I ended part 1 with the creation of the SDR ISO. This ISO can be used with VMs (though you probably wouldn’t restore VMs with this) or burned to a CD for physical systems. Once the SDR disc is created, boot a machine with it in order to perform a system recovery.
Here’s more from the Backup Exec help topics concerning the SDR process:
You start a computer with the Simplified Disaster Recovery Disk, and then use the Recover This Computer link on the Recovery tab to recover the computer. The recovery disk uses a minimal version of the Windows 7 operating system and contains many of the drivers that are required to recover your computer. In many cases, the generic Simplified Disaster Recovery Disk can be used to completely recover the computer. However, if you change the computer’s hardware after the last SDR backup, the generic Simplified Disaster Recovery Disk might not be sufficient to recover the computer. You should run the Create Simplified Disaster Recovery Disk Wizard to determine if the generic Simplified Disaster Recovery Disk recognizes any new hardware drivers that are not present in its driver database. If the drivers are present, you can use the generic Simplified Disaster Recovery Disk to recover the computer. Otherwise, use the Create Simplified Disaster Recovery Disk Wizard to create a custom Simplified Disaster Recovery Disk for the computer, and then store the custom recovery disk in a safe location.
Again, I was using a VM to test the process of restoring a dead domain controller assuming an entire domain failure. In my case, my test VM:
- Had the same OS as the original machine
- Had the same service pack/patches
- Had the same disk configuration
- Had the same backup agent installed
- Had a different name (DC02, but it could have been anything)
- Was not a member of the domain
With that, I booted my new machine with my SDR Disc (after ensuring the CD-ROM was listed first in the boot order in the BIOS).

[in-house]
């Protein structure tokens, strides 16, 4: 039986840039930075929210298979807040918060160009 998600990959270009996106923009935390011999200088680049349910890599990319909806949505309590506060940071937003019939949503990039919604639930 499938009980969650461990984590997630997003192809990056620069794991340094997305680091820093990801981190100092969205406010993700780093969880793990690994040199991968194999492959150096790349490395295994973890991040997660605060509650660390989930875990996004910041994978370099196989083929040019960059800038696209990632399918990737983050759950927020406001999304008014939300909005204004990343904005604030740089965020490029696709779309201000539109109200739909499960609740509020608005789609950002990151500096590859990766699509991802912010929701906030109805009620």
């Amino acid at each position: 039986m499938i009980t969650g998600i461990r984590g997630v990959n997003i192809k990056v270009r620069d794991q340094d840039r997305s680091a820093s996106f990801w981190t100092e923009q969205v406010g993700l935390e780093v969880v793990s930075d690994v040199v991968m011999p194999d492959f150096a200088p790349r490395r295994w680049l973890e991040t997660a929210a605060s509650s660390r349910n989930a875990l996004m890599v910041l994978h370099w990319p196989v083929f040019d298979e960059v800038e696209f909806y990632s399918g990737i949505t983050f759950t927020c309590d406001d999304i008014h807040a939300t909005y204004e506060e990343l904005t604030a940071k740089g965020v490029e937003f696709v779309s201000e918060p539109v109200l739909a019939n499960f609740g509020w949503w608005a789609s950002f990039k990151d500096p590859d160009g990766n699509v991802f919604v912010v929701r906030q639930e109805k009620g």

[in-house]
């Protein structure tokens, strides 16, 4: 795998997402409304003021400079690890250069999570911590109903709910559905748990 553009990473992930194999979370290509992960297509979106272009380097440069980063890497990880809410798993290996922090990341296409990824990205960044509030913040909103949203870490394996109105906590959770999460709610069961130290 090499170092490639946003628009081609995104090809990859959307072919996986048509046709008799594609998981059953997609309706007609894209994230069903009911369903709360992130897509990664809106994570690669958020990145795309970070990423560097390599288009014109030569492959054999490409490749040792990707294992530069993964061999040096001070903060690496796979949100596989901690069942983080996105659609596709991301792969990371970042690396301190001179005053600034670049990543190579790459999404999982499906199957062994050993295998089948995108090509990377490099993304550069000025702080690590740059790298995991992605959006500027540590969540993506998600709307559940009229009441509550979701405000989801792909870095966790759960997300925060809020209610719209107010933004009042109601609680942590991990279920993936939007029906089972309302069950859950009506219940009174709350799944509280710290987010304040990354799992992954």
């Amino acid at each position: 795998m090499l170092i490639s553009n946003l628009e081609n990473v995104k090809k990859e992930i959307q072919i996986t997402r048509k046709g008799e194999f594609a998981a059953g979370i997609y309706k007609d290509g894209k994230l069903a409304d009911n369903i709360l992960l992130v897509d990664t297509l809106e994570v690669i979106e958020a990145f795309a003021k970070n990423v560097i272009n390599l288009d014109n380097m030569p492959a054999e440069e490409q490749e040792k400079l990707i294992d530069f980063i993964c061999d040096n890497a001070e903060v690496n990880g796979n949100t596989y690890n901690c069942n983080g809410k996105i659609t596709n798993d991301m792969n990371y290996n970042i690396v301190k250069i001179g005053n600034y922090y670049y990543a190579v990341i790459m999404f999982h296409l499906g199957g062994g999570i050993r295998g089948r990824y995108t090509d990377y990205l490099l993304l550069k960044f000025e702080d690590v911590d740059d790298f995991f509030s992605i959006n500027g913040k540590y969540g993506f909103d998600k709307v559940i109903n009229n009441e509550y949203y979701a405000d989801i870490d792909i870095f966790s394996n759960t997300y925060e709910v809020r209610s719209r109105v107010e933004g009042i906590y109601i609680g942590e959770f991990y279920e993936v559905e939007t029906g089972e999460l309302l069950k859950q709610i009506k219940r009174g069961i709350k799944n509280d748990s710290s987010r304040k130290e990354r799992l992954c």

1. When prompted, accept the Symantec license agreement.
2. On the Welcome to the Simplified Disaster Recovery Disk window, click Recover This Computer
3. On the Where is this computer’s backup data located screen, select The data is located on devices attached to a remote Backup Exec server.
4. On the To which Backup Exec server do you want to connect screen, enter the Backup Exec server information and AD credentials then click Next. In my test scenario, I’m assuming the AD credentials worked because I had already logged into the Backup Exec server with this account. I’m guessing a different account would have failed…
5. On the Which backup sets to recover screen, select the Computer and Point in time of the backup to restore and click Next.
6. On the Do you want to use this volume layout for the specified backup sets screen, assuming your disk configuration is the same, you should be able to select your disk and click Next. However, I had a problem in that the wizard believe my new disk configuration was different, though it wasn’t (second screenshot). I ended up enabling the option to “Erase hard disks and recreate the volume layout shown above” to get past the disk layout problem.
7. On the Recovery Summary screen, click Recover to begin the restoration.
8. The server is restored as shown below. When the recovery process completes, click Finish.
9. On the main recovery screen, click Exit and reboot the server.
10. When the server boot, test Active Directory.
This was just an easy test with a single domain controller. If multiple domain controllers existed in the environment, you could use the same process to restore them or you may decide to build new domain controllers in a virtual environment. If you will not restore other domain controllers, use NTDSUTIL to seize any FSMO roles and remove those domain controllers before you introduce new DCs into the domain.
Certainly there are many ways to restore servers….I’m not saying this is the only, or even the best way to do so, but I was impressed with how easy Backup Exec has made the recovery process. Typically I work with virtual servers so I may never run this process again but I believe its beneficial to know.